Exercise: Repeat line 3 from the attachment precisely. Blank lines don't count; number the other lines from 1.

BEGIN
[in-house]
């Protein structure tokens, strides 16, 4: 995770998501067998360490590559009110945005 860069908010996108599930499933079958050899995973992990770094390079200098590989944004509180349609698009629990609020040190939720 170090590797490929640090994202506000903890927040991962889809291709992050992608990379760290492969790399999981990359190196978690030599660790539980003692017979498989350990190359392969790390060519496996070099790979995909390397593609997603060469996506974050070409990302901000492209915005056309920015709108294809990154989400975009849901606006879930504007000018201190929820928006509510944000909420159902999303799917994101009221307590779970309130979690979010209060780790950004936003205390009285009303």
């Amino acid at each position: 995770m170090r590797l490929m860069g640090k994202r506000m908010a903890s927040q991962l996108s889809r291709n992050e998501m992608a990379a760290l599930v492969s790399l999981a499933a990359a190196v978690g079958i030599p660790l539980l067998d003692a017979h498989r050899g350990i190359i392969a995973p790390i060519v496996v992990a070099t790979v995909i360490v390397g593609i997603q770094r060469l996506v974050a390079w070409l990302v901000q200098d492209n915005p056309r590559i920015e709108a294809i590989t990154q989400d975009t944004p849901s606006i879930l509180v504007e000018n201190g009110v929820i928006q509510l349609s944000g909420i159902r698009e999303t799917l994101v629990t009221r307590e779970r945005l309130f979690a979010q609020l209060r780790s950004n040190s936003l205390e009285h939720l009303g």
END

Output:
């Amino acid at each position: 995770m170090r590797l490929m860069g640090k994202r506000m908010a903890s927040q991962l996108s889809r291709n992050e998501m992608a990379a760290l599930v492969s790399l999981a499933a990359a190196v978690g079958i030599p660790l539980l067998d003692a017979h498989r050899g350990i190359i392969a995973p790390i060519v496996v992990a070099t790979v995909i360490v390397g593609i997603q770094r060469l996506v974050a390079w070409l990302v901000q200098d492209n915005p056309r590559i920015e709108a294809i590989t990154q989400d975009t944004p849901s606006i879930l509180v504007e000018n201190g009110v929820i928006q509510l349609s944000g909420i159902r698009e999303t799917l994101v629990t009221r307590e779970r945005l309130f979690a979010q609020l209060r780790s950004n040190s936003l205390e009285h939720l009303g």